Dehydrator Cookbook Digest
Selecting food to dry
Select the best quality produce at the peak of ripeness and flavor. Wash carefully to remove debris, dust, and insects. Cut away any bruised or damaged sections.
Lay food pieces evenly on trays. Don’t overlap food pieces as this will inhibit drying. As each tray is loaded, place it on the dehydrator to begin drying.
General Drying Guidelines
There are no absolutes and quite a few variables in food dehydration. The only way to become proficient is to dry, dry, and dry some more! Certain varieties of produce, the humidity in the air, and even methods of food handling make a difference in the drying time and quality of dried product.
• Experiment with different drying temperatures, thicknesses of produce, pre-treatment versus no pre-treatment and different rehydration methods. You will determine what works best for your particular needs and preferences.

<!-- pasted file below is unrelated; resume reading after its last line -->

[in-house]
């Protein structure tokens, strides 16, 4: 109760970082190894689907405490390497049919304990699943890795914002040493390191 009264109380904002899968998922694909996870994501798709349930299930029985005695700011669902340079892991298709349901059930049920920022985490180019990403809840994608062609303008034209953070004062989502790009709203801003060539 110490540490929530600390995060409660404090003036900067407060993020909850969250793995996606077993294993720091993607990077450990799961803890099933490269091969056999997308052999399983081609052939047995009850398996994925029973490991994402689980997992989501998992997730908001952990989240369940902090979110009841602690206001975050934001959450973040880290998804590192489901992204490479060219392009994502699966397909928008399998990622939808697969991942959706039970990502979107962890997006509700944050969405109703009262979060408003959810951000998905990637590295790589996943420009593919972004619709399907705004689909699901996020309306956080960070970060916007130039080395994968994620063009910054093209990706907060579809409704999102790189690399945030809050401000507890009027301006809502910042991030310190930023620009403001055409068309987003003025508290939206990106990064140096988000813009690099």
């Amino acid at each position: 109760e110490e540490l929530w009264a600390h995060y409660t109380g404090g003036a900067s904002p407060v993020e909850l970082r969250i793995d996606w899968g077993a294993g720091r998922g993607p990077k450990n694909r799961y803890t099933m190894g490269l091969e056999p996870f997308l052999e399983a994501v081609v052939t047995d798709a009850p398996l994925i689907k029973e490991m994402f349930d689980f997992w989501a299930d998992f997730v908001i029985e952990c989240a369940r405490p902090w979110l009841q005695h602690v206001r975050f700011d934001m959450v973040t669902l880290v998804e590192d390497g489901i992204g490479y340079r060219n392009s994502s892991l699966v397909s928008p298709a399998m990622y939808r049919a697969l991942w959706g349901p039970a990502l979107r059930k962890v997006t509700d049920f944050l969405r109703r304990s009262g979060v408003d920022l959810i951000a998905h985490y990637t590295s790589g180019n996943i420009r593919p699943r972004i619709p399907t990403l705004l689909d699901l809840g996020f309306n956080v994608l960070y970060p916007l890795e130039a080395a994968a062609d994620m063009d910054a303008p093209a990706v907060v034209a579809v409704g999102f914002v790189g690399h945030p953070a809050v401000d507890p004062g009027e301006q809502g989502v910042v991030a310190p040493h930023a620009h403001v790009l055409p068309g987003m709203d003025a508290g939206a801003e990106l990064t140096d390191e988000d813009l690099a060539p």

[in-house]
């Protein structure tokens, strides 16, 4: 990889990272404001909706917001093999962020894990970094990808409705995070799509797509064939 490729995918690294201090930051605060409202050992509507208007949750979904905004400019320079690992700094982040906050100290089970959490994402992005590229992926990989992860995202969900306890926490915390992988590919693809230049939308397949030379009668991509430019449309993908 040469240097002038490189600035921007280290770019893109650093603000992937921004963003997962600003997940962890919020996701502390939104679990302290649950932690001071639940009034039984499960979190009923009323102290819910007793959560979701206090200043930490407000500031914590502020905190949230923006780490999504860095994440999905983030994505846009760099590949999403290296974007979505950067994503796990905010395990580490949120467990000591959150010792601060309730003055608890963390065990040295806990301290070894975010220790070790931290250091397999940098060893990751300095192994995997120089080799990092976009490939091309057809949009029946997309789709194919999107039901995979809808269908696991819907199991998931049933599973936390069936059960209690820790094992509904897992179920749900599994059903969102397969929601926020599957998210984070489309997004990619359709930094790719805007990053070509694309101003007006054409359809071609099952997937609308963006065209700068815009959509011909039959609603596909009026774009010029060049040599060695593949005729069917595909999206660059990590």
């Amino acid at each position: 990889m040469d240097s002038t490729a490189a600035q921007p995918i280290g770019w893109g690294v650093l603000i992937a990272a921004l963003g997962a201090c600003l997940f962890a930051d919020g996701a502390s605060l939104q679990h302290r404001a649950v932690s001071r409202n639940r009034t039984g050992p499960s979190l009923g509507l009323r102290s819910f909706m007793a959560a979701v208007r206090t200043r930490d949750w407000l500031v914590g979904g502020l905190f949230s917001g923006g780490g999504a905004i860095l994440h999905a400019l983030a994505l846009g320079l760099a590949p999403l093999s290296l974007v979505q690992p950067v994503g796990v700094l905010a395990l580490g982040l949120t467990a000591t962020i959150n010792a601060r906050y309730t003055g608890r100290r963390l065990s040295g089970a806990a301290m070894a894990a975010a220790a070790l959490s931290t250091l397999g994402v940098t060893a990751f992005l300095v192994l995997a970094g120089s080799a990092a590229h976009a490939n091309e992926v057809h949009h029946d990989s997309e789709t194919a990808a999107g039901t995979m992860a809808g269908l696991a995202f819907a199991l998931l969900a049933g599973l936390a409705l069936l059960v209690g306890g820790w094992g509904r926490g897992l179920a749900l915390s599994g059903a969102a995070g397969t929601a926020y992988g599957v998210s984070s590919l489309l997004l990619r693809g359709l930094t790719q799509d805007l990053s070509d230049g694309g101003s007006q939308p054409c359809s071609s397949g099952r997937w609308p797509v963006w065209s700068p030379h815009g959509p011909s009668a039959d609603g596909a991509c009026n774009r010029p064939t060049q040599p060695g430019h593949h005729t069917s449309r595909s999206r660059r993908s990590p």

• To save nutrients and produce a quality product, it is necessary to work fast preparing foods to dry. When placed in your dehydrator, they need to dry continuously at the recommended temperatures and times. Do not turn off your dehydrator and leave partially dried foods sitting on the trays. The food may spoil or develop off flavors.
• Spread all foods evenly to dry in single layers. If slices overlap, the areas that are overlapping will take twice as long to dry.
• Do not add fresh produce to a partially dried batch. It will slow the rate of drying for both products. It is possible however, to combine partially dried foods on to fewer trays.
• Many people have more than one American Harvest® dehydrator. If you have two, it’s easy to combine a load from both dehydrators after a few hours and start a new batch in your second dehydrator using the remaining trays.